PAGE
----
The task of a disability examiner is to determine whether or not you are eligible to receive Social Security Disability benefits. Disability examiners are not federal employees, but instead work for state agencies called Disability Determination Services (DDS) where all Social Security Disability cases are evaluated. While the DDS office reviews applications and makes recommendations to Social Security, it is the Social Security Administration which makes the final decision to accept or reject claims for Social Security Disability benefits.
The medical determinations made by a Social Security Disability examiner are based on the medical records you supply, additional information you or others may present, and the conclusions of the physicians who conduct consultative examinations if claimant-supplied information proves to be inadequate or outdated. In addition, the disability examiner will weigh your work history and your education.
The disability examiner considers the information thus provided in light of the Social Security Disability listing for your specific disabling medical condition in the SSA’s impairment listing manual entitled Disability Evaluation Under Social Security, also known as the “Blue Book.” The disability examiner will ascertain whether:
- Your affliction meets the criteria for the condition as described in the Blue Book, and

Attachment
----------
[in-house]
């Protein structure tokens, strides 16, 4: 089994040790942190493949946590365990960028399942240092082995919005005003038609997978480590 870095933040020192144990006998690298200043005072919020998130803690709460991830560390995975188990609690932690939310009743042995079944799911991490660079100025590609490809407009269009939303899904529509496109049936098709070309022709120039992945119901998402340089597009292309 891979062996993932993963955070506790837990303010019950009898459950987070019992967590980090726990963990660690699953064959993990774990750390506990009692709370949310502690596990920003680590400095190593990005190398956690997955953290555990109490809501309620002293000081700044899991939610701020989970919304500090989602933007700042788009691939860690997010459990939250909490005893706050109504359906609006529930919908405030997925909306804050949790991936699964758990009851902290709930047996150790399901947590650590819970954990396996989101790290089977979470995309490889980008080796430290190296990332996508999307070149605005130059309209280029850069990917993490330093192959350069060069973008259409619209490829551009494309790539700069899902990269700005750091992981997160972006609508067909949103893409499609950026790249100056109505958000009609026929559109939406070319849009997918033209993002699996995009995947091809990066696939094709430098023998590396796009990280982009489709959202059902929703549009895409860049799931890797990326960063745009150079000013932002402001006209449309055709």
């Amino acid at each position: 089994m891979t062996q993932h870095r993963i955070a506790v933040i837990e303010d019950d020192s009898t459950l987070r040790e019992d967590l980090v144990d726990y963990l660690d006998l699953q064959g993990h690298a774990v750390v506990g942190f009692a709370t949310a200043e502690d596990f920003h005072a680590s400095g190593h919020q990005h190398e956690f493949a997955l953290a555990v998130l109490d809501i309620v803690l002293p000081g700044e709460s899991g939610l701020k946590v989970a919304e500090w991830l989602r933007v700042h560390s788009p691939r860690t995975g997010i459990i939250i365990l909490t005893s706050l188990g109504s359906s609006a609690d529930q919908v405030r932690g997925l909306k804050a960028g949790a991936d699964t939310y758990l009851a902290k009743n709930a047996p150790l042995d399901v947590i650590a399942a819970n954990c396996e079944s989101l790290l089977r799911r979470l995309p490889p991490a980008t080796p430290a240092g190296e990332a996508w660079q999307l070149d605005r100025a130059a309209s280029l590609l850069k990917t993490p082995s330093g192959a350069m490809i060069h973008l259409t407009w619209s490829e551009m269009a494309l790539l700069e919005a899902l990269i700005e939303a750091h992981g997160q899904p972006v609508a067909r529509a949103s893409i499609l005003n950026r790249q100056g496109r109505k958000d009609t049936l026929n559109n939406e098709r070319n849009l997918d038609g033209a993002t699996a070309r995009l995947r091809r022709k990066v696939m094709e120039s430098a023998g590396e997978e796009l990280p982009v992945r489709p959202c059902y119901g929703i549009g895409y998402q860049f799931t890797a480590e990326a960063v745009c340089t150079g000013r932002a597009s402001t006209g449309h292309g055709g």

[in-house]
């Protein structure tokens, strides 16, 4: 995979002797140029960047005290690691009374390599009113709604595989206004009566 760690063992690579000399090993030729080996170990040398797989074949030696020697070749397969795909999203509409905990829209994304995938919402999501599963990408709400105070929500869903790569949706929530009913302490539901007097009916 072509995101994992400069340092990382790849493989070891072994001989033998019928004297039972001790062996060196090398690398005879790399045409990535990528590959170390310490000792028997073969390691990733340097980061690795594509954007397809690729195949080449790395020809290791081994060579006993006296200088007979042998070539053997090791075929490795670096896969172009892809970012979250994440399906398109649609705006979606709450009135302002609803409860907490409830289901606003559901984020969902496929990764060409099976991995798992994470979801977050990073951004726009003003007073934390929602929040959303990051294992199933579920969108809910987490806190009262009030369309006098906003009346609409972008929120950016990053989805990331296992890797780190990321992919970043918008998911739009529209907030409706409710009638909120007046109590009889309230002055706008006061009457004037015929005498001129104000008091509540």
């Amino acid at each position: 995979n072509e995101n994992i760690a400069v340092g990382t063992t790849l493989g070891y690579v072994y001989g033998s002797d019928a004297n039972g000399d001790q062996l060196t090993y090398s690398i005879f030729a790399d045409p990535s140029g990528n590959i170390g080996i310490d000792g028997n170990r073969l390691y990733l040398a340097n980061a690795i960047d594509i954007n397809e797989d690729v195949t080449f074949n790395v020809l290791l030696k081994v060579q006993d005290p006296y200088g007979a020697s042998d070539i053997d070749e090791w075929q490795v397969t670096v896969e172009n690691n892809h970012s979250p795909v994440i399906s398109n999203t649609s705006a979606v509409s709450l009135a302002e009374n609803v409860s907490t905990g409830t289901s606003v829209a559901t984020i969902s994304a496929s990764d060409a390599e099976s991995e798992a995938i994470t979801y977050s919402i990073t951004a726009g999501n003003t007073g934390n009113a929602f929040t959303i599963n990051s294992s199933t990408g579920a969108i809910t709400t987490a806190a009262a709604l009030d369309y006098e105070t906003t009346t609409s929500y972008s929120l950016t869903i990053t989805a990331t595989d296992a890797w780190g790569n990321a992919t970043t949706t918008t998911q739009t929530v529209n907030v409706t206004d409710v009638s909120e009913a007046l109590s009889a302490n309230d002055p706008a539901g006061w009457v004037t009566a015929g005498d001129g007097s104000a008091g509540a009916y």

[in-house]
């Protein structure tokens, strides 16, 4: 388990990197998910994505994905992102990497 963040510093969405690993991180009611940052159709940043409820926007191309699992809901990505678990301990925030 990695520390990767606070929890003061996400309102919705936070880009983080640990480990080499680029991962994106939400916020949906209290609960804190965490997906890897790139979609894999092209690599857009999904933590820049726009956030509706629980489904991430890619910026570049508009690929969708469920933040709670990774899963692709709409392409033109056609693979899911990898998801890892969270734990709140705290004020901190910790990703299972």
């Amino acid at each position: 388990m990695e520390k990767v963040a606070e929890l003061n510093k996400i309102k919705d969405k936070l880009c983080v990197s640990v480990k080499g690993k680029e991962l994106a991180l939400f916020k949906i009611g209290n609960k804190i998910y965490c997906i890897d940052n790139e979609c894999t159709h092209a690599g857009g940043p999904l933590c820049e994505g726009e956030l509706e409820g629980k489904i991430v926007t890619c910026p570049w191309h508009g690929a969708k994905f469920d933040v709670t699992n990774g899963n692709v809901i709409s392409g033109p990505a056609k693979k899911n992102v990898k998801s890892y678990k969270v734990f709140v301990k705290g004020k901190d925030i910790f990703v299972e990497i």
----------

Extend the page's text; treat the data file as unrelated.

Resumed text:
- The condition is severe enough to qualify you for Social Security Disability benefits because your residual functional capacity is not enough to allow you to achieve any type of substantial gainful activity in spite of your medical condition.
If the disability examiner determines that you are qualified to receive Social Security Disability benefits, he or she must also decide the amount of benefits you will receive and how long you will receive those benefits, based on your work history and type of disability.
Most Social Security Disability determinations are made by two people, the disability examiner and a unit consultant. The unit consultant is usually a physician (if the claim is made for a physical disability) or a psychiatrist or psychologist (if the claim is made for a mental disability). While some qualified Social Security Disability examiners will review cases on their own, a case will almost always receive a second review if it involves mental impairments or a difficult vocational situation.
To some extent, the determination by a disability examiner is subjective, as the way the information in a case is interpreted is not often cut and dried. The testimony of friends and family describing how well you function as you go about your daily activities, for example, is information that is considered secondarily in the light of all the other evidence as it is more a matter of opinion than fact. In addition, it is not uncommon to have the recommendation of a disability examiner be overruled by a unit case consultant, unit manager, or medical professional.
Generally speaking, it is wise to consider meeting with a qualified Social Security Disability attorney or representative before submitting anything to a disability examiner to ensure that all appropriate documentation and medical records are included with your application for Social Security Disability benefits. Click here for an opportunity to get a free disability evaluation with an attorney in your state or local area.